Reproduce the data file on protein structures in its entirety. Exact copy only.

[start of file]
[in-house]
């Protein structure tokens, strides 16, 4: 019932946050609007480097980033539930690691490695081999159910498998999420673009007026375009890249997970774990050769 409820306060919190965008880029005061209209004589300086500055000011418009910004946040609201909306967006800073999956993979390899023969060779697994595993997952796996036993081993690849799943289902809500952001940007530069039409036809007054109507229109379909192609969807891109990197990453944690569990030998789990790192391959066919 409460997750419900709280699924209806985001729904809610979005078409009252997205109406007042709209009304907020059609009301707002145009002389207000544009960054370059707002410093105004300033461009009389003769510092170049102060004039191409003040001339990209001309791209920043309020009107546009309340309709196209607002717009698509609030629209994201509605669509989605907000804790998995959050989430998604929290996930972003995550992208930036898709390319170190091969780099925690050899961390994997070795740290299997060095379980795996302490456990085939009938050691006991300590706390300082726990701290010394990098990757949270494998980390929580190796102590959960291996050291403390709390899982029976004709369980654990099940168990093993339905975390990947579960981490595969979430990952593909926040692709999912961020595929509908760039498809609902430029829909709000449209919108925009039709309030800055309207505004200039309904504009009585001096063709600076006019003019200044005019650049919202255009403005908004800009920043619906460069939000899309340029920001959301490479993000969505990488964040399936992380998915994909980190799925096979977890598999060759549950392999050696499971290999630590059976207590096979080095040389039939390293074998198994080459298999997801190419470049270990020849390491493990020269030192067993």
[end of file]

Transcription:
[in-house]
């Protein structure tokens, strides 16, 4: 019932946050609007480097980033539930690691490695081999159910498998999420673009007026375009890249997970774990050769 409820306060919190965008880029005061209209004589300086500055000011418009910004946040609201909306967006800073999956993979390899023969060779697994595993997952796996036993081993690849799943289902809500952001940007530069039409036809007054109507229109379909192609969807891109990197990453944690569990030998789990790192391959066919 409460997750419900709280699924209806985001729904809610979005078409009252997205109406007042709209009304907020059609009301707002145009002389207000544009960054370059707002410093105004300033461009009389003769510092170049102060004039191409003040001339990209001309791209920043309020009107546009309340309709196209607002717009698509609030629209994201509605669509989605907000804790998995959050989430998604929290996930972003995550992208930036898709390319170190091969780099925690050899961390994997070795740290299997060095379980795996302490456990085939009938050691006991300590706390300082726990701290010394990098990757949270494998980390929580190796102590959960291996050291403390709390899982029976004709369980654990099940168990093993339905975390990947579960981490595969979430990952593909926040692709999912961020595929509908760039498809609902430029829909709000449209919108925009039709309030800055309207505004200039309904504009009585001096063709600076006019003019200044005019650049919202255009403005908004800009920043619906460069939000899309340029920001959301490479993000969505990488964040399936992380998915994909980190799925096979977890598999060759549950392999050696499971290999630590059976207590096979080095040389039939390293074998198994080459298999997801190419470049270990020849390491493990020269030192067993």